- Hard. Yay!
- Hey!
- What is that?
- Truck!
It's more comfortable
when you got a little breathing room.
Oh, my God!
Boy, Santa Claus must
have really liked you.
Oh, Christmas.
They got way too much.
For his birthday or just Christmas,
he's like
"I don't need anything.
Get you something."
Then I'd get him something
and he'd be,
"This is exactly what I wanted."
"This is so nice. This is nice material."
He's so funny.
Oh! What do you got?
He's kind to everybody.
He likes to cook for people,
make people happy.
Good job, big dog.
He's always been like that.
High five!
I wanna give 'em stuff
because when I was growing up
we didn't have a whole lot.
I grew up in, uh, single-wide trailers.
We didn't go out and just buy things
we really didn't need.
It was kind of rough.
I remember Walt Disney nights on Sundays,
you'd see the castle
and the fireworks, and I was like,
"Man, that must be so cool."
But we really didn't
have money to do that.
So, I wanted to do better for my kids.
- Kade, can you read that?
- Guess where we're going?
Going to Disneyland!
Julie always wanted to move.
The place I was looking at,
it's called The Reserve at Benson Creek.
I'm not big on subdivisions,
but I did like it out there.
I was sitting there picturing
how to maybe pull a coup off on that
and surprise Julie with it.
911, what's your emergency?
A bourbon heist in Kentucky,
nearly 200 bottles of 20-year-old
Pappy Van Winkle have been stolen
at the Buffalo Trace distillery
in Frankfort.
They are calling it the bourbon
theft of the decade.
You're watching the news, and then
all of a sudden, blam, Buffalo Trace,
one of the largest distilleries
in Kentucky, is on the news
and they're saying
they're missing this much, it was a heist
The estimated value
of the stolen bourbon
could be worth hundreds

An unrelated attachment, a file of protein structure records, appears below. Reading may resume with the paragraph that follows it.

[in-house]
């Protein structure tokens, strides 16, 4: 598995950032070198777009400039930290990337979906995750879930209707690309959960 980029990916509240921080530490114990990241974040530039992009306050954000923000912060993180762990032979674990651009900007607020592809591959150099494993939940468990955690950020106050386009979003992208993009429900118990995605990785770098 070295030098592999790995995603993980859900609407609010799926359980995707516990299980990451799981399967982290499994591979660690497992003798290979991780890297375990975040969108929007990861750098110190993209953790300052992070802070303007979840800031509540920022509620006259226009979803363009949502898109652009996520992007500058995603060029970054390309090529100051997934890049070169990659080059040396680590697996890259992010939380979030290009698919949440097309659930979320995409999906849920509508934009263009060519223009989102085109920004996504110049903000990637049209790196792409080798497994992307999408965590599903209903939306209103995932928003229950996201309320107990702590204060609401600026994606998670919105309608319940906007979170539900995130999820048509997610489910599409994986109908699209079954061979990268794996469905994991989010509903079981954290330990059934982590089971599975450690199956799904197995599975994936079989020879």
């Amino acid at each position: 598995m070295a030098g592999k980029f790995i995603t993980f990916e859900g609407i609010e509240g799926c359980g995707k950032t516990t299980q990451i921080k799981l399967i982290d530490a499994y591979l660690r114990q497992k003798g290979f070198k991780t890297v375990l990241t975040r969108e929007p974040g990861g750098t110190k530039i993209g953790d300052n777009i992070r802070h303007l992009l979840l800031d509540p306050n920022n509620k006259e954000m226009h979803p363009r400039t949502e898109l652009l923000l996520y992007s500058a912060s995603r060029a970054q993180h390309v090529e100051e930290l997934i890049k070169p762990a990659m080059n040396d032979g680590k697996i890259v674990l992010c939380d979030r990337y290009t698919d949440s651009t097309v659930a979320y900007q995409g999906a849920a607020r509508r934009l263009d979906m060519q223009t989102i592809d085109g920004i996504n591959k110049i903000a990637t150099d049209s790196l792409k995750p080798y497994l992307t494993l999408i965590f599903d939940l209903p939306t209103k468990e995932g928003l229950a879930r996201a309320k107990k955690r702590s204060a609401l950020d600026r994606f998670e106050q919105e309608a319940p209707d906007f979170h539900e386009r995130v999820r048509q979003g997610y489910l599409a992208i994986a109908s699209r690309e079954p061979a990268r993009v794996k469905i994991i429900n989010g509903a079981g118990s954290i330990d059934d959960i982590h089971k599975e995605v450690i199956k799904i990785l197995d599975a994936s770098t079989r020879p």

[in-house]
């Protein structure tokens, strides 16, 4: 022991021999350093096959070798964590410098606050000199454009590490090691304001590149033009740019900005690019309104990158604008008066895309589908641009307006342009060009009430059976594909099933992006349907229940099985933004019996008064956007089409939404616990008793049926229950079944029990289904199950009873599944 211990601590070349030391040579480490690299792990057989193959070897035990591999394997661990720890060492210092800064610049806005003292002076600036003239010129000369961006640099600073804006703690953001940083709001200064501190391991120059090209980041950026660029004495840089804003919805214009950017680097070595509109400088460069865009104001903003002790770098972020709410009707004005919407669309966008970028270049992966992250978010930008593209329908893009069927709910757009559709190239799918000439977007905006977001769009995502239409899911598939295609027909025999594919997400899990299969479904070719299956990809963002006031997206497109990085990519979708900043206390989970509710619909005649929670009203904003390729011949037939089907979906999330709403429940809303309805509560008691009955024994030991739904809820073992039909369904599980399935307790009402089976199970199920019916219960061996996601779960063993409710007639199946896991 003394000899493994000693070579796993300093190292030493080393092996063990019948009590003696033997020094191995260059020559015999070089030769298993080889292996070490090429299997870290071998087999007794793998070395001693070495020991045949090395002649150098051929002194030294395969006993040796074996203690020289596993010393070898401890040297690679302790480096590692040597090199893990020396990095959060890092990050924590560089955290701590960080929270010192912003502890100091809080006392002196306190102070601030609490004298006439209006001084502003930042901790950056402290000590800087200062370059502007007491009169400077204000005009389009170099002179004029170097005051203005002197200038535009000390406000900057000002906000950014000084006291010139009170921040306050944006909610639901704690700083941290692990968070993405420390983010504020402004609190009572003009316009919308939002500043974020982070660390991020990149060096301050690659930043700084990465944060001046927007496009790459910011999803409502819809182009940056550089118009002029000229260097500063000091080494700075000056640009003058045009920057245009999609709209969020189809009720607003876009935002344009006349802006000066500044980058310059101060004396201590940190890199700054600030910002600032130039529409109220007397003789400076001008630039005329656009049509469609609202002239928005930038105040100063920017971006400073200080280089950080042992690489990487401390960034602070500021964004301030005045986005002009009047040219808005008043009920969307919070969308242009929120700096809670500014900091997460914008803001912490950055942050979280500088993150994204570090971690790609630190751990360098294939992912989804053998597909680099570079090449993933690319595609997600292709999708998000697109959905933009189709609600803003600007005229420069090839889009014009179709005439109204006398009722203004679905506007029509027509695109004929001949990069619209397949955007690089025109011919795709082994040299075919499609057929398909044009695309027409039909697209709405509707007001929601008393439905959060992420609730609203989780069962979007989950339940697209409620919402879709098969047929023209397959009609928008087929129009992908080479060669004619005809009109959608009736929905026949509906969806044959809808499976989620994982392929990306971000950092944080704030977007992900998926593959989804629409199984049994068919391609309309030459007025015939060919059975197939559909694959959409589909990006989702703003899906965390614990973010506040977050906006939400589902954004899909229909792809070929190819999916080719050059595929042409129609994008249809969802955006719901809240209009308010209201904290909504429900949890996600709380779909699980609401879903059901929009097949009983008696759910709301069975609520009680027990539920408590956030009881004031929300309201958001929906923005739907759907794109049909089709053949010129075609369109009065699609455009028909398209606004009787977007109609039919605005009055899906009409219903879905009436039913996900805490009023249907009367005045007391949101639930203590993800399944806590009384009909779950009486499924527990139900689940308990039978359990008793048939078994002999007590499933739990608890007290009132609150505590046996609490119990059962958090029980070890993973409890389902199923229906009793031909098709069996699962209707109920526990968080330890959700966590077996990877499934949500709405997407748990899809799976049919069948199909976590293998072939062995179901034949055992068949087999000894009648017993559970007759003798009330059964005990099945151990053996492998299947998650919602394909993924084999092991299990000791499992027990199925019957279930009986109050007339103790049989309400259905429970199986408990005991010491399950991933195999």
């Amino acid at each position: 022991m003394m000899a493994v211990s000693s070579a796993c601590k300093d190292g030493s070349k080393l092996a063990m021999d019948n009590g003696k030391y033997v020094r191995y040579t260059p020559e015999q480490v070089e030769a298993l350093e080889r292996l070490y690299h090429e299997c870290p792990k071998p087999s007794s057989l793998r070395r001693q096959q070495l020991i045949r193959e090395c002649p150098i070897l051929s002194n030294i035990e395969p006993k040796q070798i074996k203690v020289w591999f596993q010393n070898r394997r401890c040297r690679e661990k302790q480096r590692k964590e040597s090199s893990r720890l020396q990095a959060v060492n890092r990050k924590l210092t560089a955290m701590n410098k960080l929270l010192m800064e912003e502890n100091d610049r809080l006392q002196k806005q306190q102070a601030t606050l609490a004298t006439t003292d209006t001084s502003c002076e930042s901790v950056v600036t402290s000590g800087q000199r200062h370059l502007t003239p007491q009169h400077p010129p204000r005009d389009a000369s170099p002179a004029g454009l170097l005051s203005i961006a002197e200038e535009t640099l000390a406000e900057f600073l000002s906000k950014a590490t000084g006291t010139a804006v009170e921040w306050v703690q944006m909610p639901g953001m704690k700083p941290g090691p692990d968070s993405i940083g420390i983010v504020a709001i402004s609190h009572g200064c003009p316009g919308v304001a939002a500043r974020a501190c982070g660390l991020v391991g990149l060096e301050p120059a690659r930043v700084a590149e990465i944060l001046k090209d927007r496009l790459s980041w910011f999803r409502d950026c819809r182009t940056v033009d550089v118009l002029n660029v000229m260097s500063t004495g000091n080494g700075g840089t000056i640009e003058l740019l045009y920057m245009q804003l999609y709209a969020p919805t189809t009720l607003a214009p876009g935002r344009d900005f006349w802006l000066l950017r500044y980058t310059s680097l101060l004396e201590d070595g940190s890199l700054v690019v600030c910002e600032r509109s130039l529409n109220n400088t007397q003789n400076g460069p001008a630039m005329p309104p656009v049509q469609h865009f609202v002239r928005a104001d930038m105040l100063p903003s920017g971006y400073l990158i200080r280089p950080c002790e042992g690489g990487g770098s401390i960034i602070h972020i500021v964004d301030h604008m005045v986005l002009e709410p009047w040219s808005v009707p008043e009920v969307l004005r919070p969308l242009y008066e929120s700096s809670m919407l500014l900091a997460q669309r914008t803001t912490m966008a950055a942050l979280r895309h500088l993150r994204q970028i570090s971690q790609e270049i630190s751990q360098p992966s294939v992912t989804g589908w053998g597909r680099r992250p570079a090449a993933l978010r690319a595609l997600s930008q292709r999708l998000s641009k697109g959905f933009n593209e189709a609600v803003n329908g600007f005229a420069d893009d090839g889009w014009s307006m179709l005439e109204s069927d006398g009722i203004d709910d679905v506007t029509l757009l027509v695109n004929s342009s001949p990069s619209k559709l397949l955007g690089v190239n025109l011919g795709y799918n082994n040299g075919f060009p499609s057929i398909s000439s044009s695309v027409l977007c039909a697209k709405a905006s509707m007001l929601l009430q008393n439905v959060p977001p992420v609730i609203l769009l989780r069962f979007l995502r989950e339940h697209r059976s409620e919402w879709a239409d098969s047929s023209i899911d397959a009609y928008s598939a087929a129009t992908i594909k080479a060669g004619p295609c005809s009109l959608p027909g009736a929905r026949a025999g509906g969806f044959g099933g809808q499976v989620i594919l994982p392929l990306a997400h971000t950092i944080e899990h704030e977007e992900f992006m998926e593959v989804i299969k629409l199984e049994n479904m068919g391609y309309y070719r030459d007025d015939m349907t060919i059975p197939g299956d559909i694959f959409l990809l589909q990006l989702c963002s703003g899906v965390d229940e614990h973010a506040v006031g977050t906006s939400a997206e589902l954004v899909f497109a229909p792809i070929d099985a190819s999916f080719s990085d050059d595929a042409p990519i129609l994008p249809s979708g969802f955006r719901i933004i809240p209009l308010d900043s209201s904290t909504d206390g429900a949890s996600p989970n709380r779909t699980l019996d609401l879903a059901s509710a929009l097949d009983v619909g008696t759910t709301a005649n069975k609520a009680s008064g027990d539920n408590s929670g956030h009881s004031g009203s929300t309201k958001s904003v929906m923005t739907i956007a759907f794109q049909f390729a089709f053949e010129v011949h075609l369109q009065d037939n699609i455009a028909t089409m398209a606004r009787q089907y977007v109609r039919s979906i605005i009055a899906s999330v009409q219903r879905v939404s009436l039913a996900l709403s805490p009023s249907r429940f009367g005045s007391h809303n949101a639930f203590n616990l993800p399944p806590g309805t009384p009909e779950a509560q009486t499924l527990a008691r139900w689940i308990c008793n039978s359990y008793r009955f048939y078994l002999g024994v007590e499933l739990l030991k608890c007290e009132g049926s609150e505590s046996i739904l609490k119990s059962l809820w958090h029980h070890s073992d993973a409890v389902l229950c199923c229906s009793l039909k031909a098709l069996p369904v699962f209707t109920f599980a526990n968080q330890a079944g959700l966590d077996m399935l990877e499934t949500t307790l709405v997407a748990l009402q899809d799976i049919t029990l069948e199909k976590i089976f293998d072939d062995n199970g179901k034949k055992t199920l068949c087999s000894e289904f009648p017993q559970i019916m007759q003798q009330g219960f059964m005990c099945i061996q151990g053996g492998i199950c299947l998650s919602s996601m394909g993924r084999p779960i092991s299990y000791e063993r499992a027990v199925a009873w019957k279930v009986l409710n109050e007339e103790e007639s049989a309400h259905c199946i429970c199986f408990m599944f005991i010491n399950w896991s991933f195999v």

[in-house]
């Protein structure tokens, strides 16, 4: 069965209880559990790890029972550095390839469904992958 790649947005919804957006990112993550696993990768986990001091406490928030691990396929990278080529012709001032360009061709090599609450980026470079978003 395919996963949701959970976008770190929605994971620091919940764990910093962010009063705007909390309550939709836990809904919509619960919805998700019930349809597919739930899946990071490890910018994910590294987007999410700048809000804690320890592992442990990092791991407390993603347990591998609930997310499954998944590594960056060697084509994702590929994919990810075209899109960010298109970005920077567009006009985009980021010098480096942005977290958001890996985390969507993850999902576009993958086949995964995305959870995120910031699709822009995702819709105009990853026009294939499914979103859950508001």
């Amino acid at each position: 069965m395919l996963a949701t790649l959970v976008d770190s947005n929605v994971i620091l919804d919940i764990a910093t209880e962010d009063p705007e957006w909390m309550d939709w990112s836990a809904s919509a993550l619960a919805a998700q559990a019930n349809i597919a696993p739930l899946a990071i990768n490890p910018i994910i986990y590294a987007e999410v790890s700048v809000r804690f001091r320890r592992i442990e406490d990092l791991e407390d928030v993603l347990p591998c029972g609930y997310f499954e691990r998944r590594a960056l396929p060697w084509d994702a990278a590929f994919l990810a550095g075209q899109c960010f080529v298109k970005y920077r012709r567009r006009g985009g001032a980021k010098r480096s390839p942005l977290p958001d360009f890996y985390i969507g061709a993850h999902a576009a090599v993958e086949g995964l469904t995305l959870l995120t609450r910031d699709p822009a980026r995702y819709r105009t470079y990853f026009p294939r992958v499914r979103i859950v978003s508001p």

of thousands of dollars.
Who is the Pappy Bandit?
The theft was reported
to the sheriff after an audit uncovered
that some bourbon was missing.
The search is just beginning
for 195 missing 20-year-olds
and their 13-year-old cousins
in hopes of bringing Pappy back home.
It hit the news media
and I called Toby right then and there.
Is any of those bottles or barrels
I bought involved in this?
I was worried.
He was like, "What's going on
with that Van Winkle?"
So, I told him, "Man, I didn't take it."
Don't get me wrong, there were things
I shouldn't have been doing.
But that was not one of 'em.
The one thing that I was blind to,
nobody anticipated
a media whore sheriff coming in.
The most dangerous place
in Franklin County during eight years
was between a camera and Pat Melton.
My dad was
a Jefferson County police officer.
I had an uncle that was chief and
two more that were lieutenants on Shively,
and then I had a cousin
that was a trooper.
Grew up eating off the table
from police officers.
Honor and pride and integrity
and everything that goes
into that was huge.
Police work's not about money,
it's not about the salary.
It's about service.
I was elected in 2010.
As sheriff, we came in
and took over an office
that basically was a good ol' boy office.
They did a great job collecting taxes,
but as far as anything else,
not a whole lot. I was different.
I was always posting things
on our Facebook page,
local Lexington TV stations
were all following us.
Pat's very savvy
when it comes to getting the media
to show up for his announcements.
I don't think anybody would say Pat was
shy about getting in front of cameras.
He's just very aggressive, very
Just really wanted every ounce